Once fruits and vegetables are picked off the vine, the clock starts ticking on their nutritional value. Within minutes, in some cases, the favinoids and other micro nutrients start breaking down.
Most of us in North America will probably never know the true taste of items such as coffee, bananas or pineapple. I would imagine at least several days go by after picking before any of those items appear on our store shelves. If they do arrive sooner, it is due to being flown in which is a massive problem for our carbon footprint!
You can eat fresh fruits and vegetables all year long, but if you aren't getting items that have been recently picked, you may be missing out on some important nutrition (not to mention flavor). Ironically, some frozen and canned items are preserved quicker than the fresh items in your store and may carry these nutrients better.
I encourage everyone out there to rotate some ultra-fresh items in your diet. A few times a year, go berry picking and eat the berries as you pick. Go to your garden and eat some things right off the plant--tomatoes, snap peas, lettuce and green beans are good candidates for that. At the very least, eat them within a few minutes of picking.
Our traditional ancestors ate a good portion of their diet right off the vine, and our bodies evolved to eat that way. While modern preservation and distribution methods have made life easier, they have come at a cost to quality. We could be missing out on some essential nutrition. Modern science does not yet have a good understanding of how this works, but in light of all this, eating fresh, whole foods is recommended.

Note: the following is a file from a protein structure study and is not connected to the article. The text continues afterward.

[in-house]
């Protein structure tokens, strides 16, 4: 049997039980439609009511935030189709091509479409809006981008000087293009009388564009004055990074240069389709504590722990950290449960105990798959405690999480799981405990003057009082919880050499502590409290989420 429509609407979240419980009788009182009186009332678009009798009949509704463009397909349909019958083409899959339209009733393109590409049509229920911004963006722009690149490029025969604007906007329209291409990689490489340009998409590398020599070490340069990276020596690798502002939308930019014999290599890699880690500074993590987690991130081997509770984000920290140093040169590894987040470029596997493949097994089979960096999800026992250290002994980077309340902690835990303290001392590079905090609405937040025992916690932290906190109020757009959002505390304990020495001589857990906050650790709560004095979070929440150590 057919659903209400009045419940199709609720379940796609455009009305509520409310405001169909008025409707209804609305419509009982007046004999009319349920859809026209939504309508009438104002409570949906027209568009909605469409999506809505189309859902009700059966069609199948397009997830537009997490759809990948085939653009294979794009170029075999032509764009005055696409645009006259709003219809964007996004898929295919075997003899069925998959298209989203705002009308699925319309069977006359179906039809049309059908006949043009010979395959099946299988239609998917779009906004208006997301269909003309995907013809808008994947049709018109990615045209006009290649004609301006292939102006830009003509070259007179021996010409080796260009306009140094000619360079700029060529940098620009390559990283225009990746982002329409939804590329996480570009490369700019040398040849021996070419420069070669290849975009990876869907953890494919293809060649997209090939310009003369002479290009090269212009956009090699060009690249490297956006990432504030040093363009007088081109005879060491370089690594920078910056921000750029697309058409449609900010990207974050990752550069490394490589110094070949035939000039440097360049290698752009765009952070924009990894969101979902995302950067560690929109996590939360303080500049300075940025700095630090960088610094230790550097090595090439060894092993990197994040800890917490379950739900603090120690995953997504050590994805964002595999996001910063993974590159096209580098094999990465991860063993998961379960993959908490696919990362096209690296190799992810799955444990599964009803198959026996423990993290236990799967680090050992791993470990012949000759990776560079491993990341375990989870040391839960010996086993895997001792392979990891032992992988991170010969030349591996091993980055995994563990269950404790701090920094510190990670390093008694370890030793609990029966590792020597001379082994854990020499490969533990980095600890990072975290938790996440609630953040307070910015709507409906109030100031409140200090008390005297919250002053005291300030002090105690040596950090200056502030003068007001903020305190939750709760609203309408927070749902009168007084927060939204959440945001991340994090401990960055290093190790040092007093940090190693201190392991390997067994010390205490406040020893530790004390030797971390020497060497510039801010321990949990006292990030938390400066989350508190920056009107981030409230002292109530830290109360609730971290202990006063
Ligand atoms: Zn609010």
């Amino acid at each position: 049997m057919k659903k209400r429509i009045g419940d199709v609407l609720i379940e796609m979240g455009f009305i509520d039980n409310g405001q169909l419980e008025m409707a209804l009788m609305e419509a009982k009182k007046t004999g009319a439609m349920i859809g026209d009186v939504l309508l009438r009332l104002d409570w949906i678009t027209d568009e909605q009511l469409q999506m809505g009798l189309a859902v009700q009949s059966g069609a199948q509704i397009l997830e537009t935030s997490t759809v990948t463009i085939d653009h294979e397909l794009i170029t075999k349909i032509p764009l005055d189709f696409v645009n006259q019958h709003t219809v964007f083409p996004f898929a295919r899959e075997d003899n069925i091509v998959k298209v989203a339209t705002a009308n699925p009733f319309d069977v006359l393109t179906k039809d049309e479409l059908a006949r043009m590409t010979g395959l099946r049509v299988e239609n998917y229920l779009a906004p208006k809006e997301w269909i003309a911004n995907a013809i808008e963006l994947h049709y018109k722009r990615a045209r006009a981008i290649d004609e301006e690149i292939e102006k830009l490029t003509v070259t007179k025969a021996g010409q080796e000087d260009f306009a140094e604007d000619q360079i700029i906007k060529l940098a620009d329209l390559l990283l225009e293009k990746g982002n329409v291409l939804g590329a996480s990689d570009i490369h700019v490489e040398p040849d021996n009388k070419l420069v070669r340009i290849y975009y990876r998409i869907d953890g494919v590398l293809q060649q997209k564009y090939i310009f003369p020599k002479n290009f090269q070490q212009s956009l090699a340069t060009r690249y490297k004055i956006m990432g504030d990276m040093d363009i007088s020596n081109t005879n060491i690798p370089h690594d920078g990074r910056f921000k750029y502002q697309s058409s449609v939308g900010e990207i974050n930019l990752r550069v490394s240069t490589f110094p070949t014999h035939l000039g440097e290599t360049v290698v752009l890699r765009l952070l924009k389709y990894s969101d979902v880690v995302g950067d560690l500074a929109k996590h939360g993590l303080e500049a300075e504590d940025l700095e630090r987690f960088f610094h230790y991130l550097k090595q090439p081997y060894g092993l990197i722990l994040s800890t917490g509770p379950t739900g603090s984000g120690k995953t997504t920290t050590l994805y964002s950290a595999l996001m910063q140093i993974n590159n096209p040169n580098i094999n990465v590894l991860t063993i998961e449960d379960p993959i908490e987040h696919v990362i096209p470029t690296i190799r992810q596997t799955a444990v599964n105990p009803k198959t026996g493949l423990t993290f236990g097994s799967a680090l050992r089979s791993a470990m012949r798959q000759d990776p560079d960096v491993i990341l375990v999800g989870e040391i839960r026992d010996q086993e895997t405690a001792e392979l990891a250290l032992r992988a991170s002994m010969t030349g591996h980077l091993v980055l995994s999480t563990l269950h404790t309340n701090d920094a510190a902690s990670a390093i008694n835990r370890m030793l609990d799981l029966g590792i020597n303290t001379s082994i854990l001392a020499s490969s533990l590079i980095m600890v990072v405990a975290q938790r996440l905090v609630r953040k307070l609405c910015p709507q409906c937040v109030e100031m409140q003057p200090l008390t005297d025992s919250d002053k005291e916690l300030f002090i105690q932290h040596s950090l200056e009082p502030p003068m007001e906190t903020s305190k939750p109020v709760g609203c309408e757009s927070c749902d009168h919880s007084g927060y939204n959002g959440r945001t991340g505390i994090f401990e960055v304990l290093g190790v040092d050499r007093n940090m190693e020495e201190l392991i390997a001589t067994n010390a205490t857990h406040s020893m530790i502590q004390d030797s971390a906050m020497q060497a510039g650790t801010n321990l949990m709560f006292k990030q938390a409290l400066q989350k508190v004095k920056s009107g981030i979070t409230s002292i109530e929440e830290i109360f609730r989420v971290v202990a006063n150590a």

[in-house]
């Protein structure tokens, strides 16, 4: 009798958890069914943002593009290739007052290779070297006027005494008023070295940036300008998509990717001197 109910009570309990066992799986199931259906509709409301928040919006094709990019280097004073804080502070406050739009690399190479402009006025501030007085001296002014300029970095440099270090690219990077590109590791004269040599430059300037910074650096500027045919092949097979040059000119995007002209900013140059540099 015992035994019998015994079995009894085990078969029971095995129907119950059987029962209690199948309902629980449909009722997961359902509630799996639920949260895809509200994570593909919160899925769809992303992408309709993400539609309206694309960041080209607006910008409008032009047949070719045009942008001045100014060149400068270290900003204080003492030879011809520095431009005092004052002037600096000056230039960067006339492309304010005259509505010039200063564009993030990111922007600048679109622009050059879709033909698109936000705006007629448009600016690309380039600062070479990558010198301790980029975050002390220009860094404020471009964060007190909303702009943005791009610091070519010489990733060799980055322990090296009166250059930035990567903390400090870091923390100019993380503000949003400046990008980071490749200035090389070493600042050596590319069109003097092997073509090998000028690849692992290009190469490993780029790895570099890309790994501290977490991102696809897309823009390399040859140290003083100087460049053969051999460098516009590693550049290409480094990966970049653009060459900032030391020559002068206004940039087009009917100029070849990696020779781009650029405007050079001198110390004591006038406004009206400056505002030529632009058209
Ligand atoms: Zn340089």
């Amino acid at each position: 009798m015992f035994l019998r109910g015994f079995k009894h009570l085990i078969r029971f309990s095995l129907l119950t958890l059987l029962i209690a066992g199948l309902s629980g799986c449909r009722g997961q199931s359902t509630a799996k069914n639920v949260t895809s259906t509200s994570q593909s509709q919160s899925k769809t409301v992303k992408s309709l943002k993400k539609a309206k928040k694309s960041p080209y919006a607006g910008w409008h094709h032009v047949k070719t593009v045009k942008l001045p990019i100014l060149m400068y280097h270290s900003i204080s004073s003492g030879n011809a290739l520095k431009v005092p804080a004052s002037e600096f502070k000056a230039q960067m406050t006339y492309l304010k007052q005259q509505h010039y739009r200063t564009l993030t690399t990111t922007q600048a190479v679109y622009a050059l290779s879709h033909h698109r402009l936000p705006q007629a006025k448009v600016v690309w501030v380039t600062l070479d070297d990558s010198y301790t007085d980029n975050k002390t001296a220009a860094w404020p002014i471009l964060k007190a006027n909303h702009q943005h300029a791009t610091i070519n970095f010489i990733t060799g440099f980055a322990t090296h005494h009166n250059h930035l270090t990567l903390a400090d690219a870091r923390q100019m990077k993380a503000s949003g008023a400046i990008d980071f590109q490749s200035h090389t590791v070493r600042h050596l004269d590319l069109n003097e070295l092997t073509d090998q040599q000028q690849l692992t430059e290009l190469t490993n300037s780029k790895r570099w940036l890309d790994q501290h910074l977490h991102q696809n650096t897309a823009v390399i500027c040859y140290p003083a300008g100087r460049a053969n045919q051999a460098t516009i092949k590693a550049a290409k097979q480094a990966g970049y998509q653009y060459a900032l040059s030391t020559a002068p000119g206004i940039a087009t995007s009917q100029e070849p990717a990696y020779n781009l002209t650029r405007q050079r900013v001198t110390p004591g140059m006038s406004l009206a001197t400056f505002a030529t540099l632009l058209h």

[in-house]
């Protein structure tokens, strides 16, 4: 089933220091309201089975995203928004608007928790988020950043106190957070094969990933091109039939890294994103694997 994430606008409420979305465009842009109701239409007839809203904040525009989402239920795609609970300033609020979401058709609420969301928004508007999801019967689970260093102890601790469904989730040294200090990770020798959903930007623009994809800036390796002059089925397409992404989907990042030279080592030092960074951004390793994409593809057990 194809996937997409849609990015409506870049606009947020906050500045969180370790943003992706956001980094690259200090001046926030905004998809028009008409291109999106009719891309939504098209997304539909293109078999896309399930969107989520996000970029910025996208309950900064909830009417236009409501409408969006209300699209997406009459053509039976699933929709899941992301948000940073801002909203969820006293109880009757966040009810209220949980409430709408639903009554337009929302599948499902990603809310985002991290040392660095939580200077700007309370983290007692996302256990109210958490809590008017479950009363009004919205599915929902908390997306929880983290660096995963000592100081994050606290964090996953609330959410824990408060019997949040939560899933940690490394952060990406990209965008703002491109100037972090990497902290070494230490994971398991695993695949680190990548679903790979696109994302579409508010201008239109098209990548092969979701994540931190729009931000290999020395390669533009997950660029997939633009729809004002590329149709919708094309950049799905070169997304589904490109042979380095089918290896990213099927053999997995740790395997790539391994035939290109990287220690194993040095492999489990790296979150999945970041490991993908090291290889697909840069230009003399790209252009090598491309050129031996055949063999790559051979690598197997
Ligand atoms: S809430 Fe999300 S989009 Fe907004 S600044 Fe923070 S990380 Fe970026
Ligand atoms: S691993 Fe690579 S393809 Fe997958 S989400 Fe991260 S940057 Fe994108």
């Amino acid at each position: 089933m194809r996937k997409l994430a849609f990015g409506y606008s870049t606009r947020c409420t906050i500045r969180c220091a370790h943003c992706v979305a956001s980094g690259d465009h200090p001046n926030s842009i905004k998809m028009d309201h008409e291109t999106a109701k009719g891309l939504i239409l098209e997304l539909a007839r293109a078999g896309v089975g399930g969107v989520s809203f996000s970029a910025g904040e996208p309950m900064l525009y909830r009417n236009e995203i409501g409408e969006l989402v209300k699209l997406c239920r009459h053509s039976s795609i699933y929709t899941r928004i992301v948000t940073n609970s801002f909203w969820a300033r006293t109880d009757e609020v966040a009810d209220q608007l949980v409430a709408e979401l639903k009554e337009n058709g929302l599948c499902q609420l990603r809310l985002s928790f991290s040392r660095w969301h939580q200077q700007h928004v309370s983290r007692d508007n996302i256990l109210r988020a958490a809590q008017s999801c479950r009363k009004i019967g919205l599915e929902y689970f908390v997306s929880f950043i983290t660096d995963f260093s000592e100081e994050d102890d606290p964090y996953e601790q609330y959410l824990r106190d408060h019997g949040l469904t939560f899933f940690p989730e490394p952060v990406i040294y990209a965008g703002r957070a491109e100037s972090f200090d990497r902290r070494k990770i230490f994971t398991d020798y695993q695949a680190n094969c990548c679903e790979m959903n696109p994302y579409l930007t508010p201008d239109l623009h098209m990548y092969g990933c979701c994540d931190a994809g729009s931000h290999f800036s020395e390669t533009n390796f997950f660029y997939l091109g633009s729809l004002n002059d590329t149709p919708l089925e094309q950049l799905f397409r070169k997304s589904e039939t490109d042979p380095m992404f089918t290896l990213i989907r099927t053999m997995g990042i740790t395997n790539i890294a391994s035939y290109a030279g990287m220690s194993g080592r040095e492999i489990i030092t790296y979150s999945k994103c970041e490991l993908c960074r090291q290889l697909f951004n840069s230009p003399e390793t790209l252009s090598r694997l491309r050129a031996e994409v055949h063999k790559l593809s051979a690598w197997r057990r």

Most traditional cultures also have a habit of going on a "fresh foods pilgrimage" several times a year. Some go wild berry picking, mushrooming or follow whatever the local delicacy is. They are in search of these amazing items picked ripe off the vine.
I write this after eating a fresh yellow squash that I just picked this morning. I cooked it up with some parsley that was just plucked out of the front yard. My body is soakin' it up! I also picked some radishes this morning. I almost never choose them at the salad bar, but I ate a few slices as I was cutting them up and they were absolutely delicious. If there is any vegetable that you don't like, try eating it fresh off the vine and you may reconsider your opinion. I bought some stalks of fresh broccoli last year, and couldn't stop eating them. Normally, I eat a few clumps from a veggie tray and need gobs of dressing to make it appealing. With the fresh stuff, I was wolfing it down and just couldn't stop.